When we think about the year 2050 and our climate goals of being carbon neutral in all of our activities, including operating our buildings, we often have this utopian vision of space age buildings. That vision is not what 2050 will look like; not even close.
80% of the buildings of 2050 are actually standing right now, right here. That’s right: 80%. You are living in them, working in them, and worshipping in them today; so we won’t be building, but rather, renovating our way to a solution. This means that these buildings need to be improved today. We need to upgrade the energy efficiency of our places of faith, our community spaces, our religious homes, schools and offices. We must move all of these buildings towards carbon free energy sources as soon as possible.
But surely knocking down these old buildings will be better for the environment, you say? Actually not. Embodied energy or embodied carbon is the energy it took to extract, transport, manufacture/process, ship, build and operate the building for all of these years. If you were to knock these buildings down, you would also have to add the energy in transportation and disposal of the same building. A replacement would have even more embodied energy and it would take typically 30-40 years of operation to eventually overcome all of that embodied energy in the process, compared to using the existing building.
Old buildings will actually help to save the planet. Improving your existing building to use less energy is not only a great thing to do, it is the right thing to do.
Source: Serverfarm, April 2020.
Faithful Footprints Program
The United Church of Canada (UCC) recognized an opportunity to live out its climate mission through upgrading its building stock, by launching the Faithful Footprints program. This program offers grants, tools and inspiration to help UCC congregations reduce their carbon footprint. With its commitment to reducing its greenhouse gases (GHG) emissions 80% by 2050, UCC’s one of a kind program offers up to $30,000 in grants towards energy conservation and renewable energy projects (conditions apply).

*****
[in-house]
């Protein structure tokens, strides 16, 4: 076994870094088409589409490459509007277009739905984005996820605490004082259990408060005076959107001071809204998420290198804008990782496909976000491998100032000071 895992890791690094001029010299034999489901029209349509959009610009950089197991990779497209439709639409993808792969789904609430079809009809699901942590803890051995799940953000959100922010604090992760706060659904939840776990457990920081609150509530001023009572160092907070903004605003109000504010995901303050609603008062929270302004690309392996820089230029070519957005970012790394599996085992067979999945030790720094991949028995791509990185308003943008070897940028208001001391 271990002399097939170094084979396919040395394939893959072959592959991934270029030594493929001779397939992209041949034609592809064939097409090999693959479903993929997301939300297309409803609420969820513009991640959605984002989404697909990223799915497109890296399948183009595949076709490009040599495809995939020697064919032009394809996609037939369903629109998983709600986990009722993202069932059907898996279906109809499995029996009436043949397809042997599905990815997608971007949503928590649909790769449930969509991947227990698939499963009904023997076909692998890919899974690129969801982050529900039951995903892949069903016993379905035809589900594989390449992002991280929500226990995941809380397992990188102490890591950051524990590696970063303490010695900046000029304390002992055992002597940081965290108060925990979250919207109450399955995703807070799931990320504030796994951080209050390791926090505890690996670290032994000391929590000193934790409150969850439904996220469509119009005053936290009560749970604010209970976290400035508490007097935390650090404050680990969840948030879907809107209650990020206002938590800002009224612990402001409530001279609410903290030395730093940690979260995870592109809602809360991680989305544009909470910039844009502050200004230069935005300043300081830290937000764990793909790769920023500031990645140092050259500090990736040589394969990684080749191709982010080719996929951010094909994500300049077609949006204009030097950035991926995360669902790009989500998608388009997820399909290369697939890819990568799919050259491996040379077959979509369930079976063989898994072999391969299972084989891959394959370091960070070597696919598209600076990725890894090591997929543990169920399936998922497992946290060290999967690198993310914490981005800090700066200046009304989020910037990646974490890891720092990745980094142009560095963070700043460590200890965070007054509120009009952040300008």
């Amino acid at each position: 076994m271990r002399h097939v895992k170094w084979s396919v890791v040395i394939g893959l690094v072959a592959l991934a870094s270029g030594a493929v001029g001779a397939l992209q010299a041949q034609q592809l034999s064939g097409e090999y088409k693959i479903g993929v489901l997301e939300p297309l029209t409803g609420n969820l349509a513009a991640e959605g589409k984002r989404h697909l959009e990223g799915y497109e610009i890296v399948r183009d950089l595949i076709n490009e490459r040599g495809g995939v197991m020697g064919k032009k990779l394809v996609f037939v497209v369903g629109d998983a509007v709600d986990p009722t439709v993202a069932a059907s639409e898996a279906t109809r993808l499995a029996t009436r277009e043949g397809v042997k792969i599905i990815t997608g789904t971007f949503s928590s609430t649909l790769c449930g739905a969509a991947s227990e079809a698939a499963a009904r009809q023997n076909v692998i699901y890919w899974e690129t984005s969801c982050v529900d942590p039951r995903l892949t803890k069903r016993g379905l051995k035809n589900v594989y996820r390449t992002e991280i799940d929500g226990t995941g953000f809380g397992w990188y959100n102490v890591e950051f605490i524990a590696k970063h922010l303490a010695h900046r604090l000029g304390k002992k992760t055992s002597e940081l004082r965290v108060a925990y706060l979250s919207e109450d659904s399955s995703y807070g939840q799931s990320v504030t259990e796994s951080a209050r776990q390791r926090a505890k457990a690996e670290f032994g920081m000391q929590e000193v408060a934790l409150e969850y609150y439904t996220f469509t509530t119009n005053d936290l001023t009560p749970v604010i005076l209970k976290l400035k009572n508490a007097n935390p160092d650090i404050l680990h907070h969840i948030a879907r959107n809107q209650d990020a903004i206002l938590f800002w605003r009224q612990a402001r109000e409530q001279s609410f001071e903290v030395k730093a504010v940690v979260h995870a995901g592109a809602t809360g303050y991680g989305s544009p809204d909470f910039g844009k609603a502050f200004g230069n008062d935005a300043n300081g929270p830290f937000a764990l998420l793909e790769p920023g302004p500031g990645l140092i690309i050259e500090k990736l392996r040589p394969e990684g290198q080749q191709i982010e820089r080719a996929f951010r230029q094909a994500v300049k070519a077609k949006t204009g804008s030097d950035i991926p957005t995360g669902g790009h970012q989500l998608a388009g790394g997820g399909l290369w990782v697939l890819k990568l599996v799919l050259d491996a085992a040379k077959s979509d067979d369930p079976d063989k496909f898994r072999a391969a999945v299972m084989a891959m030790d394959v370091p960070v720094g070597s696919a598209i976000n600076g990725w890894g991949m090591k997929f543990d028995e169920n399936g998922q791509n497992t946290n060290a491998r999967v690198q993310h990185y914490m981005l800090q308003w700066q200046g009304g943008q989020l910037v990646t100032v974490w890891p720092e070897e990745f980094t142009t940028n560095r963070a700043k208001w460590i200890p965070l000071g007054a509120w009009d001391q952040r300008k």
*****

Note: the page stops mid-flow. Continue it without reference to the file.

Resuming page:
Faith & the Common Good is the delivery partner for the Faithful Footprints program. As a staffer and sustainable building consultant for this national, multifaith network, I was asked to be the voice on the other end of the phone for congregations. Also a building scientist, and a heritage professional specializing in faith community buildings, I’m a nerd! I’m a nerd, here to help you save energy, reduce your carbon footprint, and save the planet, all while lowering your operational costs so you have more money for mission.
To date, we have engaged over 200 UCC congregations, camps, and buildings across the country. Your participation in the program puts your faith into action and helps UCC reach its target.
More energy efficiency actions you can take
As you start on your energy efficiency journey, you also might want to make use of the free guides that we have on our website. The DIY Faith Building Energy Audit Guidebook and the Energy Star Action Workbook for Congregations are resources you can download, read, learn from, and take action!
You can also utilize our professional knowledge with virtual Green Audits that look at energy, air quality, food, water, waste, maintenance, rental agreements, heritage and much more.
The more you can learn about your building, the more you can save energy, minimize maintenance costs, and maximize the usage of your faith community building.
Stephen Collette is the Building Manager for Faith & the Common Good and can be reached at 705-652-5159 EDT, [email protected]